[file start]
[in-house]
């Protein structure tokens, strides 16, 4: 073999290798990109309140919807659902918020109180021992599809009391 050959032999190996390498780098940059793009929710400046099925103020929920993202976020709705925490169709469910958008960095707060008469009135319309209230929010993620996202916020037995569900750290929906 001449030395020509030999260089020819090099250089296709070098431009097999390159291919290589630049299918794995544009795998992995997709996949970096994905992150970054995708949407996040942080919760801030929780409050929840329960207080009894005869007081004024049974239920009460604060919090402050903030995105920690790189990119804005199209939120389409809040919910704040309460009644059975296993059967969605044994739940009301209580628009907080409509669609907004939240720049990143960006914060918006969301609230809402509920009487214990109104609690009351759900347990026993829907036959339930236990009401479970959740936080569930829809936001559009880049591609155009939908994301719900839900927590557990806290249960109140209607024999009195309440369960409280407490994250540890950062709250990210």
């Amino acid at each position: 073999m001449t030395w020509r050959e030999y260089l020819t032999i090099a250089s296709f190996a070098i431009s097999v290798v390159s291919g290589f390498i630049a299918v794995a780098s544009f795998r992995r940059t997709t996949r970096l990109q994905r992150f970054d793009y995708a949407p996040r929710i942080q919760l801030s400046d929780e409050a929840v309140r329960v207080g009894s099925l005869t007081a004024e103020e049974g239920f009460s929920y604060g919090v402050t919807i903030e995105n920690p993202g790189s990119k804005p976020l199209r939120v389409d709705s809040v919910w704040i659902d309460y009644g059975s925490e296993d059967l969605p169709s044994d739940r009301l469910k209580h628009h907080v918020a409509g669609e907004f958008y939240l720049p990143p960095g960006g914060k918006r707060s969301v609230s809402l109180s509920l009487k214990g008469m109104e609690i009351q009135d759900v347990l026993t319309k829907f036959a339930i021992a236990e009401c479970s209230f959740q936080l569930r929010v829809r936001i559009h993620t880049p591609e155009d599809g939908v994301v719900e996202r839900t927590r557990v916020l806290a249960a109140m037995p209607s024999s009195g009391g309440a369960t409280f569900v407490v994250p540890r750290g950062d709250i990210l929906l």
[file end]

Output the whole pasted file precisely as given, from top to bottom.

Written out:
[in-house]
């Protein structure tokens, strides 16, 4: 073999290798990109309140919807659902918020109180021992599809009391 050959032999190996390498780098940059793009929710400046099925103020929920993202976020709705925490169709469910958008960095707060008469009135319309209230929010993620996202916020037995569900750290929906 001449030395020509030999260089020819090099250089296709070098431009097999390159291919290589630049299918794995544009795998992995997709996949970096994905992150970054995708949407996040942080919760801030929780409050929840329960207080009894005869007081004024049974239920009460604060919090402050903030995105920690790189990119804005199209939120389409809040919910704040309460009644059975296993059967969605044994739940009301209580628009907080409509669609907004939240720049990143960006914060918006969301609230809402509920009487214990109104609690009351759900347990026993829907036959339930236990009401479970959740936080569930829809936001559009880049591609155009939908994301719900839900927590557990806290249960109140209607024999009195309440369960409280407490994250540890950062709250990210």
């Amino acid at each position: 073999m001449t030395w020509r050959e030999y260089l020819t032999i090099a250089s296709f190996a070098i431009s097999v290798v390159s291919g290589f390498i630049a299918v794995a780098s544009f795998r992995r940059t997709t996949r970096l990109q994905r992150f970054d793009y995708a949407p996040r929710i942080q919760l801030s400046d929780e409050a929840v309140r329960v207080g009894s099925l005869t007081a004024e103020e049974g239920f009460s929920y604060g919090v402050t919807i903030e995105n920690p993202g790189s990119k804005p976020l199209r939120v389409d709705s809040v919910w704040i659902d309460y009644g059975s925490e296993d059967l969605p169709s044994d739940r009301l469910k209580h628009h907080v918020a409509g669609e907004f958008y939240l720049p990143p960095g960006g914060k918006r707060s969301v609230s809402l109180s509920l009487k214990g008469m109104e609690i009351q009135d759900v347990l026993t319309k829907f036959a339930i021992a236990e009401c479970s209230f959740q936080l569930r929010v829809r936001i559009h993620t880049p591609e155009d599809g939908v994301v719900e996202r839900t927590r557990v916020l806290a249960a109140m037995p209607s024999s009195g009391g309440a369960t409280f569900v407490v994250p540890r750290g950062d709250i990210l929906l």